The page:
• Is information on the website unique?
  • Is the majority of the information on the site (>50%) available in the in public domain, or does a lot of information sit behind a paywall/firewall/password/user portal?
  • Is the majority of information on the site (>50%) reachable via static hyperlinks/sitemap, or is a large proportion of it dynamically generated and/or available via streamed media?
  • Who is the copyright owner of information on the website?
  • Is the website due to be closed or heavily redeveloped in the near future?

As a final aid to this process, our Web Continuity Working Group, made up of NRS staff and external stakeholders, meet quarterly to advise on selection and monitor service benefits. This allows us to create an informed and reflective ‘seed’ list for capture.

  1. and 4. CRAWL

We use the services of our commercial supplier, Internet Memory Research (IMR) for the technical parts of web archiving. We enter details of seeds into a web application to instruct IMR’s crawlers to visit these seeds at a scheduled date. We use IMR’s service to capture 230 snapshots per annum, and crawls are scheduled every month.

  1. and 6. QUALITY: how we try to deliver this

Crawling a website can take up to four weeks, and once complete, IMR undertake minimum quality assurance (QA) and pass captured content to us.

NRS staff then inspect and analyse this content through our own QA process. We spend no less than 30 minutes, and no more than 3 hours reviewing every snapshot, and then we liaise with IMR on where we detect content gaps or faults. IMR can then undertake remedial actions to try and fix these issues, or alternatively provide guidance for us to pass on to our clients to aid the archiving process.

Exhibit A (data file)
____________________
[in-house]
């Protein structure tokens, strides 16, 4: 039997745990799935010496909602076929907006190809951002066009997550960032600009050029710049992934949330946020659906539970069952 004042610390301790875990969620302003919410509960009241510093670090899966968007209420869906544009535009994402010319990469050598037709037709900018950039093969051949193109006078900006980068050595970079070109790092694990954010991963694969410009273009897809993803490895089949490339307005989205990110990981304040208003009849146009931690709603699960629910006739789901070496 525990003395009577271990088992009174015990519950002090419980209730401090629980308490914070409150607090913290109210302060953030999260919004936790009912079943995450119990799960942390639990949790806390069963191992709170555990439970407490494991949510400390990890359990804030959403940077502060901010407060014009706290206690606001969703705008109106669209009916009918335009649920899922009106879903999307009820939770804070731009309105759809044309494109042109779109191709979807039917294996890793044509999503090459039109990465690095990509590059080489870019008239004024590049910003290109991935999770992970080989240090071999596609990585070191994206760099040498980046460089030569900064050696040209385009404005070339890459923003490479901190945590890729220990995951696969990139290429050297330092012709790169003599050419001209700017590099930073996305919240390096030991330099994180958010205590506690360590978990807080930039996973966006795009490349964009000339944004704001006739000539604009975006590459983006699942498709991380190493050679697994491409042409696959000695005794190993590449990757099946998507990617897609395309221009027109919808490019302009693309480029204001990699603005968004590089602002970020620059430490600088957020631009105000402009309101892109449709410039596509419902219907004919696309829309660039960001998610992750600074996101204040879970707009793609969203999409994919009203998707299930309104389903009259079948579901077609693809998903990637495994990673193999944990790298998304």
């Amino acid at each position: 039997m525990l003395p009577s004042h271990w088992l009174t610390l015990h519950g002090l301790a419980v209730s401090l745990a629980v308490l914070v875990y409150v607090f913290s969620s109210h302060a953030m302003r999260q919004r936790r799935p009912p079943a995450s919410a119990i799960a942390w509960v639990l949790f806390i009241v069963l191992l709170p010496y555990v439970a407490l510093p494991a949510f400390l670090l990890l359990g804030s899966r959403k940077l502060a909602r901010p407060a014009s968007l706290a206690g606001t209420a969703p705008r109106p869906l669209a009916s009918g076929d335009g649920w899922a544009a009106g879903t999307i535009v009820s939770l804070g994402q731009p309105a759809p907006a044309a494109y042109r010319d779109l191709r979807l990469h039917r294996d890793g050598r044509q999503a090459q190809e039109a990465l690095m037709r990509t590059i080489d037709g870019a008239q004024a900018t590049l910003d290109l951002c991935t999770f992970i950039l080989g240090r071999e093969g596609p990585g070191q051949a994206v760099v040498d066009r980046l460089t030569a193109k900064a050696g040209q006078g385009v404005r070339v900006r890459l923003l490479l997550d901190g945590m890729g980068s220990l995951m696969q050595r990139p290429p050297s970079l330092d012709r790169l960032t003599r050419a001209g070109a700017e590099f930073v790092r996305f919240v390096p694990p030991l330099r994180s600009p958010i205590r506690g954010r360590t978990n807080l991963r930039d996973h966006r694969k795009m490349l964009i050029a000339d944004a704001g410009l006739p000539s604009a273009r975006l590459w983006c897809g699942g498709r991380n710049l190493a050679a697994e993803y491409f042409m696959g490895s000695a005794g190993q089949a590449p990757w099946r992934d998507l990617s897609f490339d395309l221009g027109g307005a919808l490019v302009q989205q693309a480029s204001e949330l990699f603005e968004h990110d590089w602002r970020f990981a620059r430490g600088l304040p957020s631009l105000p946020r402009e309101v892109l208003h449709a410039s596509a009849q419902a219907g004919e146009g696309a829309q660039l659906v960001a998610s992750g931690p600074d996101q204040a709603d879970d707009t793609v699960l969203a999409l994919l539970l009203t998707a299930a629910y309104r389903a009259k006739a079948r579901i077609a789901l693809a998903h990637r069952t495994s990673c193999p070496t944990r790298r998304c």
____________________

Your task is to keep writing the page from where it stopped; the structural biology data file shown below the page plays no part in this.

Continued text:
Further detail will be published on this in the coming months, but our goal throughout is to deliver complete, high quality archive snapshots. This attention to detail is helping us accomplish that.

  1. and 8. PRESERVATION- sign off and transfer

Once QA is complete, we instruct IMR to preserve archived content in WARC files, which are then transferred to us for their permanent preservation in our digital repository.

  1. ACCESS – direct access and web continuity

Archived content is then made available for user access at http://webarchive.nrscotland.gov.uk/. We will delve into the ways that users can access our web archive in our final blog post.

The archiving and access process, from the date the crawl is launched through to public access, takes around 8 weeks.

Using a commercial supplier allows NRS staff to focus on the areas which only we can do: selection, client engagement and quality assurance , while our supplier focuses on what they do best: the technical elements of capturing websites. We have developed an excellent working relationship with IMR in a short period of time, and are constantly learning on the job.

Leave a Reply

Fill in your details below or click an icon to log in:

WordPress.com Logo

You are commenting using your WordPress.com account. Log Out / Change )

Twitter picture

You are commenting using your Twitter account. Log Out / Change )

Facebook photo

You are commenting using your Facebook account. Log Out / Change )

Google+ photo

You are commenting using your Google+ account. Log Out / Change )

Connecting to %s